The U.N. Convention on the Elimination of All Forms of Discrimination Against Women (CEDAW) guarantees women equal rights to work, pay, benefits and safe working conditions free from sexual harassment. The treaty also prohibits discrimination against women in political activities and requires a minimum age for marriage.
On Friday, the U.N. Commission on the Status of Women unanimously approved an optional protocol to the treaty which would allow women, as individuals or in groups, to submit complaints concerning violations of the treaty directly to the U.N. Patricia Flor, chair of the Commission on the Status of Women, commented,”This is a major success for women around the world. They will finally be able to take their complaints and grievances to the U.N. in case they cannot get remedies within their own local judicial system.”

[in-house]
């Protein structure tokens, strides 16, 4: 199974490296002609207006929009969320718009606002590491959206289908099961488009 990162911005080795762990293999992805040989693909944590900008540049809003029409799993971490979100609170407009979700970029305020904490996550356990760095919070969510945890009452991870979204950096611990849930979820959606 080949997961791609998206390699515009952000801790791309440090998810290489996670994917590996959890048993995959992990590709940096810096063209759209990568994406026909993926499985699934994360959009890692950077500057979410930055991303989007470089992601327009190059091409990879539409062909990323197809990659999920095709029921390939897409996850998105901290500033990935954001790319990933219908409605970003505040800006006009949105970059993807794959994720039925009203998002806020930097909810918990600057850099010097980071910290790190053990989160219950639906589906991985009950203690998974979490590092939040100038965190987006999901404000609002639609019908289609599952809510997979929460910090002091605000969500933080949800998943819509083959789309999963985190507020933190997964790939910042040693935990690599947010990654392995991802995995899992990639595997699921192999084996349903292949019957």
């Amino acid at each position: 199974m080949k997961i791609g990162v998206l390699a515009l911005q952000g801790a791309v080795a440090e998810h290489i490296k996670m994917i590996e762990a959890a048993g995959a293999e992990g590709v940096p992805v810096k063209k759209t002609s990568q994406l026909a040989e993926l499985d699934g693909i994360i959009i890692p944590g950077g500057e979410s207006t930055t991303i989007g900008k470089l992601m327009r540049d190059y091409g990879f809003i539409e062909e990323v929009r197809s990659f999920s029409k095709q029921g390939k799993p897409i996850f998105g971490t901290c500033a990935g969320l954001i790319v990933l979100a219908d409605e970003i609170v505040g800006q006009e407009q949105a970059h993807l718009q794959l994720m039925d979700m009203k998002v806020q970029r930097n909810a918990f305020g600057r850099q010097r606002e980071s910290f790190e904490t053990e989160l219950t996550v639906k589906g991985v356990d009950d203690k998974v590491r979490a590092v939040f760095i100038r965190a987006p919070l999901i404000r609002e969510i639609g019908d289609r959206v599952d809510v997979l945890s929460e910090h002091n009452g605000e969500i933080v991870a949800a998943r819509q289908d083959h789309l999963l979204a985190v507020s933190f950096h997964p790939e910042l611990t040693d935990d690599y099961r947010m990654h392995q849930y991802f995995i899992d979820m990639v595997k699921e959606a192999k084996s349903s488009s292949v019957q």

Flor expects that the protocol will be adopted by the U.N.’s General Assembly sometime this year. The treaty, which has already been signed by 163 member states, must then be ratified by ten more countries before it can be enacted.
The United States has yet to sign onto CEDAW. Many women’s rights advocates within the U.N. hope to see the treaty ratified as quickly as possible and predict its approval later this year or by early 2000.